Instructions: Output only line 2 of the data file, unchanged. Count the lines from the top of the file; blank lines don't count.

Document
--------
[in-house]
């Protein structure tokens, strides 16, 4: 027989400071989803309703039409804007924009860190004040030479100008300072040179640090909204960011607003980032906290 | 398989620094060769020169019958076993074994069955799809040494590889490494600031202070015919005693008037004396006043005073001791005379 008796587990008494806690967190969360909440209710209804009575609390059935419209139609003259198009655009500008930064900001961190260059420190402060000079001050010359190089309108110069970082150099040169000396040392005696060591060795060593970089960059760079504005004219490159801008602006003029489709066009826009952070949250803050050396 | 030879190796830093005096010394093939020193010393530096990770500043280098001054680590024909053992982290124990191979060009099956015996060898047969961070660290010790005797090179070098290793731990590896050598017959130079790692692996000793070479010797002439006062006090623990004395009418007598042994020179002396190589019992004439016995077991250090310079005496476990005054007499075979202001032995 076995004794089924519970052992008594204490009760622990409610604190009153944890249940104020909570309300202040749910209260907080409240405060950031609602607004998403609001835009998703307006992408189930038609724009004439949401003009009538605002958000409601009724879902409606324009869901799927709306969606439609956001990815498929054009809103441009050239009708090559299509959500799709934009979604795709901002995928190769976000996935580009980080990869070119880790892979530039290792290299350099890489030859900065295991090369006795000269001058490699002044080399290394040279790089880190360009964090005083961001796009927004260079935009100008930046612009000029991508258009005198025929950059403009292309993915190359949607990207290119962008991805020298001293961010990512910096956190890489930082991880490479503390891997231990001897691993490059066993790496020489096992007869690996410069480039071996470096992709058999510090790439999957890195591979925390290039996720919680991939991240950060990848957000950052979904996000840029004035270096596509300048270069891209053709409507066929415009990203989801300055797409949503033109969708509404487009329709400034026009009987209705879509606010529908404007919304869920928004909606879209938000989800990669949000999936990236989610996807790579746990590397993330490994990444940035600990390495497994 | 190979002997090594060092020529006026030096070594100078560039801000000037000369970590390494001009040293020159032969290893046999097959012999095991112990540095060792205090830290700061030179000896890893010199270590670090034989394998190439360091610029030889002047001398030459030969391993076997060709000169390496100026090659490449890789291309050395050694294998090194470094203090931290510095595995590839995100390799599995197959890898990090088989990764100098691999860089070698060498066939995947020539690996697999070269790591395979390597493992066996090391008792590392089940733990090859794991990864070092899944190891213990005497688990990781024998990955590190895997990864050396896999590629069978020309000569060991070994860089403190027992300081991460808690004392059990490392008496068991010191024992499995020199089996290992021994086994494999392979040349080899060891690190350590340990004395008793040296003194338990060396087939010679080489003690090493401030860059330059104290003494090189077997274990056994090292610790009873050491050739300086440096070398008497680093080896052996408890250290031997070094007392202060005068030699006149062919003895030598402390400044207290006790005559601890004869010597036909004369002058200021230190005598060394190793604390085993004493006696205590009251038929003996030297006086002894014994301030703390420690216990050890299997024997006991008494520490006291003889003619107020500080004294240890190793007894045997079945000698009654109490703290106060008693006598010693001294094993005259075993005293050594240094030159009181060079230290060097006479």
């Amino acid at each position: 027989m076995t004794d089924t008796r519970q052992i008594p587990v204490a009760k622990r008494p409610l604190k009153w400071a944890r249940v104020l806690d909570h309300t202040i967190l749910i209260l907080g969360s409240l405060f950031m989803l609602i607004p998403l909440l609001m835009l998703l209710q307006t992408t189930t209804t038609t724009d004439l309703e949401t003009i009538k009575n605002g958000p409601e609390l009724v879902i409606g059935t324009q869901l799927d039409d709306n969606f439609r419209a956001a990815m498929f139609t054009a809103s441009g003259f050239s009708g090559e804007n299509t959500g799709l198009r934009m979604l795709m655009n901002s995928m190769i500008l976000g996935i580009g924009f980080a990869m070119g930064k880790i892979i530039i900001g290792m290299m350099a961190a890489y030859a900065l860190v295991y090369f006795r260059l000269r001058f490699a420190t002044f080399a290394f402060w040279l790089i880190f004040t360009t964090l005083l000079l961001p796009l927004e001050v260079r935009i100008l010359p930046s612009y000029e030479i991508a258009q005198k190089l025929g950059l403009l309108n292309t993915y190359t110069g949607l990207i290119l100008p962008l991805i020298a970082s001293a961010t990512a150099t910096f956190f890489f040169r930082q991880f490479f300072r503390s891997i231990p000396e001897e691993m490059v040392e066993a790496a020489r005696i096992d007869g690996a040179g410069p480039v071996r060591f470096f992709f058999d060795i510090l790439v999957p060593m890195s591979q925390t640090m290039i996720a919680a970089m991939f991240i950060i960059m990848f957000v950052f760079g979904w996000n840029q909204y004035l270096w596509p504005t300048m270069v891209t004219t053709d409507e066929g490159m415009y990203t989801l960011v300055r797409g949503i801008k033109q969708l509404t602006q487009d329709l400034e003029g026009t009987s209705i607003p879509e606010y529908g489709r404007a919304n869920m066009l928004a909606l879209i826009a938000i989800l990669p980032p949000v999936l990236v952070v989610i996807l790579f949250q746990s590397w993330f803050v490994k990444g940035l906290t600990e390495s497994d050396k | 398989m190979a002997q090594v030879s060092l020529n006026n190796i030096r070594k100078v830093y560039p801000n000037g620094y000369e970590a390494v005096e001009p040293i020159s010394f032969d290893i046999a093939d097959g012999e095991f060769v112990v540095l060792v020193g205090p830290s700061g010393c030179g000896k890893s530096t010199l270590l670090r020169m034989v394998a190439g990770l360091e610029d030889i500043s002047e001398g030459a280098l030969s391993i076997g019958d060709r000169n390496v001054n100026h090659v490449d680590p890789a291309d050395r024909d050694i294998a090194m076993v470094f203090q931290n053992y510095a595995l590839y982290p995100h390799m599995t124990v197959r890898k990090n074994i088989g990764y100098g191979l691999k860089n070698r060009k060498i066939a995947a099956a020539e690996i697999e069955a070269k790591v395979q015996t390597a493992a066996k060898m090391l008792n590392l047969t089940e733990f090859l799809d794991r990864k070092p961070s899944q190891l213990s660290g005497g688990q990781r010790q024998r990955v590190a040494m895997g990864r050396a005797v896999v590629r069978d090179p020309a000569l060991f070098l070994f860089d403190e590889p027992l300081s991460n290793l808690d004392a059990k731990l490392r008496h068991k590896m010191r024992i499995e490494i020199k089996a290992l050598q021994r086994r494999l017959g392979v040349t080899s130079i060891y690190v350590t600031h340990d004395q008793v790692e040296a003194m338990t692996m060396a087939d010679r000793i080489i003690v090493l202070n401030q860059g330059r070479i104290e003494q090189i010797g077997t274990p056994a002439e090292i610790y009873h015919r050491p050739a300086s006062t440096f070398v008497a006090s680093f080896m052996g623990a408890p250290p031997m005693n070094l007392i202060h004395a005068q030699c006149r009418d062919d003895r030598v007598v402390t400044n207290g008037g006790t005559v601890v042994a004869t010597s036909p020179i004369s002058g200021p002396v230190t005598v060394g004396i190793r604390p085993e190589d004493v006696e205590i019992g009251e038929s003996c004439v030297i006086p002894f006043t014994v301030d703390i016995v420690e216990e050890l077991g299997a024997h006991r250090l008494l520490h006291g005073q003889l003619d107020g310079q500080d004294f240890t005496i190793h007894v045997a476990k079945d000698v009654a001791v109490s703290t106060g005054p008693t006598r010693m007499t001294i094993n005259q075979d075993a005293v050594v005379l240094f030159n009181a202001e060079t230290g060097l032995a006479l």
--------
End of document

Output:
């Protein structure tokens, strides 16, 4: 027989400071989803309703039409804007924009860190004040030479100008300072040179640090909204960011607003980032906290 | 398989620094060769020169019958076993074994069955799809040494590889490494600031202070015919005693008037004396006043005073001791005379 008796587990008494806690967190969360909440209710209804009575609390059935419209139609003259198009655009500008930064900001961190260059420190402060000079001050010359190089309108110069970082150099040169000396040392005696060591060795060593970089960059760079504005004219490159801008602006003029489709066009826009952070949250803050050396 | 030879190796830093005096010394093939020193010393530096990770500043280098001054680590024909053992982290124990191979060009099956015996060898047969961070660290010790005797090179070098290793731990590896050598017959130079790692692996000793070479010797002439006062006090623990004395009418007598042994020179002396190589019992004439016995077991250090310079005496476990005054007499075979202001032995 076995004794089924519970052992008594204490009760622990409610604190009153944890249940104020909570309300202040749910209260907080409240405060950031609602607004998403609001835009998703307006992408189930038609724009004439949401003009009538605002958000409601009724879902409606324009869901799927709306969606439609956001990815498929054009809103441009050239009708090559299509959500799709934009979604795709901002995928190769976000996935580009980080990869070119880790892979530039290792290299350099890489030859900065295991090369006795000269001058490699002044080399290394040279790089880190360009964090005083961001796009927004260079935009100008930046612009000029991508258009005198025929950059403009292309993915190359949607990207290119962008991805020298001293961010990512910096956190890489930082991880490479503390891997231990001897691993490059066993790496020489096992007869690996410069480039071996470096992709058999510090790439999957890195591979925390290039996720919680991939991240950060990848957000950052979904996000840029004035270096596509300048270069891209053709409507066929415009990203989801300055797409949503033109969708509404487009329709400034026009009987209705879509606010529908404007919304869920928004909606879209938000989800990669949000999936990236989610996807790579746990590397993330490994990444940035600990390495497994 | 190979002997090594060092020529006026030096070594100078560039801000000037000369970590390494001009040293020159032969290893046999097959012999095991112990540095060792205090830290700061030179000896890893010199270590670090034989394998190439360091610029030889002047001398030459030969391993076997060709000169390496100026090659490449890789291309050395050694294998090194470094203090931290510095595995590839995100390799599995197959890898990090088989990764100098691999860089070698060498066939995947020539690996697999070269790591395979390597493992066996090391008792590392089940733990090859794991990864070092899944190891213990005497688990990781024998990955590190895997990864050396896999590629069978020309000569060991070994860089403190027992300081991460808690004392059990490392008496068991010191024992499995020199089996290992021994086994494999392979040349080899060891690190350590340990004395008793040296003194338990060396087939010679080489003690090493401030860059330059104290003494090189077997274990056994090292610790009873050491050739300086440096070398008497680093080896052996408890250290031997070094007392202060005068030699006149062919003895030598402390400044207290006790005559601890004869010597036909004369002058200021230190005598060394190793604390085993004493006696205590009251038929003996030297006086002894014994301030703390420690216990050890299997024997006991008494520490006291003889003619107020500080004294240890190793007894045997079945000698009654109490703290106060008693006598010693001294094993005259075993005293050594240094030159009181060079230290060097006479």